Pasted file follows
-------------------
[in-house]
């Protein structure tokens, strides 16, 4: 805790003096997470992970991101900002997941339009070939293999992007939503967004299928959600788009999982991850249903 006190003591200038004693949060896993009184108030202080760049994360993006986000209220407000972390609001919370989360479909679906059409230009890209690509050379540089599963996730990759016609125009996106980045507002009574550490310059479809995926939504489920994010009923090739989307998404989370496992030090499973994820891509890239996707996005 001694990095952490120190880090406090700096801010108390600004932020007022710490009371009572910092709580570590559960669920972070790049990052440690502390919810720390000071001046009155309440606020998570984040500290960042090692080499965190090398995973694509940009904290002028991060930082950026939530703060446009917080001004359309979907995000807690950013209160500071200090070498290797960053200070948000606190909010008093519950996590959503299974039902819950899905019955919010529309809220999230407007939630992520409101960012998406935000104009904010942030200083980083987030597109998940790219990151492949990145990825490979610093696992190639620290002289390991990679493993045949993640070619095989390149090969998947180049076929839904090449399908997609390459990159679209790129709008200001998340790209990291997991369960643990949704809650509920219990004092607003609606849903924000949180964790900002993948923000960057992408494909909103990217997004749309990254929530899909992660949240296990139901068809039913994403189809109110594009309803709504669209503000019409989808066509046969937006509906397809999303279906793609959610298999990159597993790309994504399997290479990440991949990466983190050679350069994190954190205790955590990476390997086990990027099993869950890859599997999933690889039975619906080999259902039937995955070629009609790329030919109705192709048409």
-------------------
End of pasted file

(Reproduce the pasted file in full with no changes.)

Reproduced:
[in-house]
């Protein structure tokens, strides 16, 4: 805790003096997470992970991101900002997941339009070939293999992007939503967004299928959600788009999982991850249903 006190003591200038004693949060896993009184108030202080760049994360993006986000209220407000972390609001919370989360479909679906059409230009890209690509050379540089599963996730990759016609125009996106980045507002009574550490310059479809995926939504489920994010009923090739989307998404989370496992030090499973994820891509890239996707996005 001694990095952490120190880090406090700096801010108390600004932020007022710490009371009572910092709580570590559960669920972070790049990052440690502390919810720390000071001046009155309440606020998570984040500290960042090692080499965190090398995973694509940009904290002028991060930082950026939530703060446009917080001004359309979907995000807690950013209160500071200090070498290797960053200070948000606190909010008093519950996590959503299974039902819950899905019955919010529309809220999230407007939630992520409101960012998406935000104009904010942030200083980083987030597109998940790219990151492949990145990825490979610093696992190639620290002289390991990679493993045949993640070619095989390149090969998947180049076929839904090449399908997609390459990159679209790129709008200001998340790209990291997991369960643990949704809650509920219990004092607003609606849903924000949180964790900002993948923000960057992408494909909103990217997004749309990254929530899909992660949240296990139901068809039913994403189809109110594009309803709504669209503000019409989808066509046969937006509906397809999303279906793609959610298999990159597993790309994504399997290479990440991949990466983190050679350069994190954190205790955590990476390997086990990027099993869950890859599997999933690889039975619906080999259902039937995955070629009609790329030919109705192709048409």